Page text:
Rathkes Cleft Cysts Their Cellular Origins Symptoms and Indications for Surgery
Manish Aghi, MD, PhD, MAS
Professor, Neurological Surgery
University of California, San Francisco (UCSF)
To understand the cellular origins of Rathke’s Cleft Cysts and what distinguishes them from other cystic masses near the pituitary like craniopharyngiomas
To understand types of symptoms that can arise from Rathke’s Cleft Cysts
To understand indications for surgery for Rathke’s Cleft Cysts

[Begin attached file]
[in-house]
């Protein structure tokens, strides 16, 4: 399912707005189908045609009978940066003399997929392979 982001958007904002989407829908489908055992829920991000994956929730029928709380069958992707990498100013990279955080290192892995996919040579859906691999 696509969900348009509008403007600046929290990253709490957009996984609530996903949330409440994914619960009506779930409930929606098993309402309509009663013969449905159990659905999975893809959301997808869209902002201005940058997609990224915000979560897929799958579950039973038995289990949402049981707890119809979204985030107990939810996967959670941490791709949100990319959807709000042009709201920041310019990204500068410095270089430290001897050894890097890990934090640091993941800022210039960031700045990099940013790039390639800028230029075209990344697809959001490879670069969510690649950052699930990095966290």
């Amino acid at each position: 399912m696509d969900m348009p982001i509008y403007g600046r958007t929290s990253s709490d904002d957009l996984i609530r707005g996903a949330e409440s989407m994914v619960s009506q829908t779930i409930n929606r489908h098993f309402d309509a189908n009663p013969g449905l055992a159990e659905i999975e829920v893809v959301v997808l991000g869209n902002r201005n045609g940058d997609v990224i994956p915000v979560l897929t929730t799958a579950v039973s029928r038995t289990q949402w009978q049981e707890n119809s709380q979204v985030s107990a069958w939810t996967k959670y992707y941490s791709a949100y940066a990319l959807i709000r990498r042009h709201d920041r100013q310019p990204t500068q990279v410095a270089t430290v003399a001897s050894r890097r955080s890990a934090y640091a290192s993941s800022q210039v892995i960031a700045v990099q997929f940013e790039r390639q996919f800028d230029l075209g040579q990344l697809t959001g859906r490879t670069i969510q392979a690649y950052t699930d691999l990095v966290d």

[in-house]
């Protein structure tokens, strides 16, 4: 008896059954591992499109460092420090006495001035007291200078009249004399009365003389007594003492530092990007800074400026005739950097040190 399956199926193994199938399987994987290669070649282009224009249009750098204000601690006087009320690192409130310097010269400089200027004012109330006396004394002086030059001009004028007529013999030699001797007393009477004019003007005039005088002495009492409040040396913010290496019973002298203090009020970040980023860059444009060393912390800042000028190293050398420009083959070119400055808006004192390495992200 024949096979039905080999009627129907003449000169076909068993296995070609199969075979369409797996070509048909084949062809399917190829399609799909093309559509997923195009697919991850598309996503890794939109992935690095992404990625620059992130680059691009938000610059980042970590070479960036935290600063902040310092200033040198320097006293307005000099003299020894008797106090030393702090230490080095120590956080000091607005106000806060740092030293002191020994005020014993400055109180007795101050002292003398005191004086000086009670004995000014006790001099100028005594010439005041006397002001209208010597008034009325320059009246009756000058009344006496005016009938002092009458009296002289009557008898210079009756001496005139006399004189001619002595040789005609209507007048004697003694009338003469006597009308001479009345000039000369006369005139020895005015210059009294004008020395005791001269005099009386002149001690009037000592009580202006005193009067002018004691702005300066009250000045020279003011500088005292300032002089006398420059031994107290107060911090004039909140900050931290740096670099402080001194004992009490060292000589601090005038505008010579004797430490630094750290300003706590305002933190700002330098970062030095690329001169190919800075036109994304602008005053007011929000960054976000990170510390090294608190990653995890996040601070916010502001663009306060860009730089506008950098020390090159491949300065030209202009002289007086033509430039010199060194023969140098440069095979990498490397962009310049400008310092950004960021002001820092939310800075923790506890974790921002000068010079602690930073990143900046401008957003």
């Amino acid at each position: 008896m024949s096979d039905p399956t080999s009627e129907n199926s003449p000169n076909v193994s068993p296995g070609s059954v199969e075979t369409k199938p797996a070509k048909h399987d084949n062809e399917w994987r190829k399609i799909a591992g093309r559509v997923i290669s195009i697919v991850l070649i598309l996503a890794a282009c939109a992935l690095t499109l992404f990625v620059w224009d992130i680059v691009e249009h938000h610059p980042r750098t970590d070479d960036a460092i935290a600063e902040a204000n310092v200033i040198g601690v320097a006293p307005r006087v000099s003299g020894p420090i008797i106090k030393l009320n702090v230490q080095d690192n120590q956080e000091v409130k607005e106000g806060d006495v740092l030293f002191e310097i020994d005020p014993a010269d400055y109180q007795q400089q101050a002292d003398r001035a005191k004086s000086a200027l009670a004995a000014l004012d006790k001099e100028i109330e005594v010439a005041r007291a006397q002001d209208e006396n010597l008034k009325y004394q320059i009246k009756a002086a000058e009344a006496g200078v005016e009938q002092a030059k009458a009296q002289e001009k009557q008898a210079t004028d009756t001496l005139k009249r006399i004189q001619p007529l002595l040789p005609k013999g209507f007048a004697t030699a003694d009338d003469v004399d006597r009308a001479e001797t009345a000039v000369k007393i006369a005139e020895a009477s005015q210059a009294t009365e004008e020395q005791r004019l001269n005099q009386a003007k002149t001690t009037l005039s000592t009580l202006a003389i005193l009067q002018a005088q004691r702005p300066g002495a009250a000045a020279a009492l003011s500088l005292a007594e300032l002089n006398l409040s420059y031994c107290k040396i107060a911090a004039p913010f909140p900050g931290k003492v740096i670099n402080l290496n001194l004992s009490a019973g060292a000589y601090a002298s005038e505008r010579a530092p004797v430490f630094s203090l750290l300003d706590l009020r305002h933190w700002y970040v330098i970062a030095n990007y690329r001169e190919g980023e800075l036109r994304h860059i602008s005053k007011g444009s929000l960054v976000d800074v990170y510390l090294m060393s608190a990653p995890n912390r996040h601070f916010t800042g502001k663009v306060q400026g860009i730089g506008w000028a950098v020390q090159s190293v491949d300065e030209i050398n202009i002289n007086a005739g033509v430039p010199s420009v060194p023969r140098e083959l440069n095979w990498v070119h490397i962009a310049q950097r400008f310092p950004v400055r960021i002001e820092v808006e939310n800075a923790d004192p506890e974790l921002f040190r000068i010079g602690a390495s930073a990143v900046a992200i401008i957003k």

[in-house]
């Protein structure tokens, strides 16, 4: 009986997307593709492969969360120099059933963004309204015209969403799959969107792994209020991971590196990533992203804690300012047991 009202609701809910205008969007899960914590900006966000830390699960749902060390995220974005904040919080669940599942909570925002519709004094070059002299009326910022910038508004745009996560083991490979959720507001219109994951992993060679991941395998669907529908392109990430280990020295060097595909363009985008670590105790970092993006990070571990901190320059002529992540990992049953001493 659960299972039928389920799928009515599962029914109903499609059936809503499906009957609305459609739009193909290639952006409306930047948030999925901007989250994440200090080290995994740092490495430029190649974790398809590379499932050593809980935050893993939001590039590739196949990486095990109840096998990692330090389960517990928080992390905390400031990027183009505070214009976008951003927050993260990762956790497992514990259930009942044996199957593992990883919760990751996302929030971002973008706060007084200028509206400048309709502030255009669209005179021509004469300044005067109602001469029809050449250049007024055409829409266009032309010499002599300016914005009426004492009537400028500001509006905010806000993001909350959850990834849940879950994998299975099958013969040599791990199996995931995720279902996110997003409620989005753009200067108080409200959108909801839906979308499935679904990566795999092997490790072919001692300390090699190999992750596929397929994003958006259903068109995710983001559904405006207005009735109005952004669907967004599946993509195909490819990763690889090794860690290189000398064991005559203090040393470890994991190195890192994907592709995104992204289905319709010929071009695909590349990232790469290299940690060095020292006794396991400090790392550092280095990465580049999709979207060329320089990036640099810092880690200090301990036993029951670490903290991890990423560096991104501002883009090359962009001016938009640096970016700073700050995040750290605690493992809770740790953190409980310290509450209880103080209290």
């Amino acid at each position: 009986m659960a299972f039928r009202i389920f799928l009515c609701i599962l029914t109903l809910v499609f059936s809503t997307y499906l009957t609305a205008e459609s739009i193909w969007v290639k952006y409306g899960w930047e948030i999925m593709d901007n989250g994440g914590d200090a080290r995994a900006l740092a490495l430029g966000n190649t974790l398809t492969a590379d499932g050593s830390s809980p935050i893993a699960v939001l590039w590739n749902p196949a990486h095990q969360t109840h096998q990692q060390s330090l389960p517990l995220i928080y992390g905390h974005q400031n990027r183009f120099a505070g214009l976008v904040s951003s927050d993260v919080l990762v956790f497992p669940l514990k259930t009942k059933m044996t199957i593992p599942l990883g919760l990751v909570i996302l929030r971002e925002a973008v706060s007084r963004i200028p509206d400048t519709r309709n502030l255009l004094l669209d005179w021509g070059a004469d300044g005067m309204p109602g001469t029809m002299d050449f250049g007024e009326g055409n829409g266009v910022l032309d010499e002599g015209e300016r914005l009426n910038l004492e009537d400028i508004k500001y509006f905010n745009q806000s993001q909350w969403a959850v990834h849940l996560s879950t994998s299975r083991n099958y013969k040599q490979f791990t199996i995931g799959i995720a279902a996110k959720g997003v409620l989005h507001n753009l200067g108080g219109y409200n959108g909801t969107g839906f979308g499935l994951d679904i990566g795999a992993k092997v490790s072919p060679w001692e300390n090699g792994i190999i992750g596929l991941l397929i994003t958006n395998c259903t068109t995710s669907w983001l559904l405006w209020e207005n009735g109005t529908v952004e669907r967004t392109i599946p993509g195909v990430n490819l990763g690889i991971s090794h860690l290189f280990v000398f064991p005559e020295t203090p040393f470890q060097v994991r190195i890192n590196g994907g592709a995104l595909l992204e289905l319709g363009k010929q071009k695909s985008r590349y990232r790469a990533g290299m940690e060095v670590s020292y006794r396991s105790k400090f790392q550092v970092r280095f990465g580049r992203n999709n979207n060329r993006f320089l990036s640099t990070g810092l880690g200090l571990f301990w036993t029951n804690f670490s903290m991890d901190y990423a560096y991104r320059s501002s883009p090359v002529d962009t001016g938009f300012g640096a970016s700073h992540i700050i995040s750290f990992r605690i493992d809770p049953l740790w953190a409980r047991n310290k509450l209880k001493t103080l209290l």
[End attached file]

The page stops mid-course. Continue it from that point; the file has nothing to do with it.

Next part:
Manish Aghi, MD, PhD, is a neurosurgeon-scientist and Professor and Vice Chair of Neurological Surgery at University of California San Francisco (UCSF). As director of the UCSF Center for Minimally Invasive Skull Base Surgery, Dr. Aghi’s neurosurgical practice in the California Center for Pituitary Disorders at UCSF includes the minimally invasive endoscopic endonasal resection of nearly 100 pituitary tumors and tumors of the anterior skull base each year. He has authored over 50 articles and 8 book chapters on pituitary tumors and has edited two books on pituitary tumors. Nationwide, in 2016, he directed a multidisciplinary team of specialists who worked with the Congress of Neurological Surgeons (CNS) to produce evidence-based guidelines on the management of nonfunctional pituitary adenomas. Dr. Aghi also runs an NIH-funded basic science laboratory studying how genetic changes in tumor cells and the cells in their microenvironment contribute to aggressive biology and therapeutic resistance in some brain tumors. The Aghi lab has been awarded multiple research grants from the NIH and private foundations to pursue these studies. Dr. Aghi is also principal investigator of three phase I/II clincial trials using convection-enhanced delivery to deliver chemotherapies directly into brain tumors. Dr. Aghi has served on NIH study sections for reviewing cancer-related grants. Dr. Aghi was recently elected Chair of the American Association of Neurolgoical Surgeons/Congress of Neurological Surgeons Joint Section on Tumors and will serve in that capacity for two years.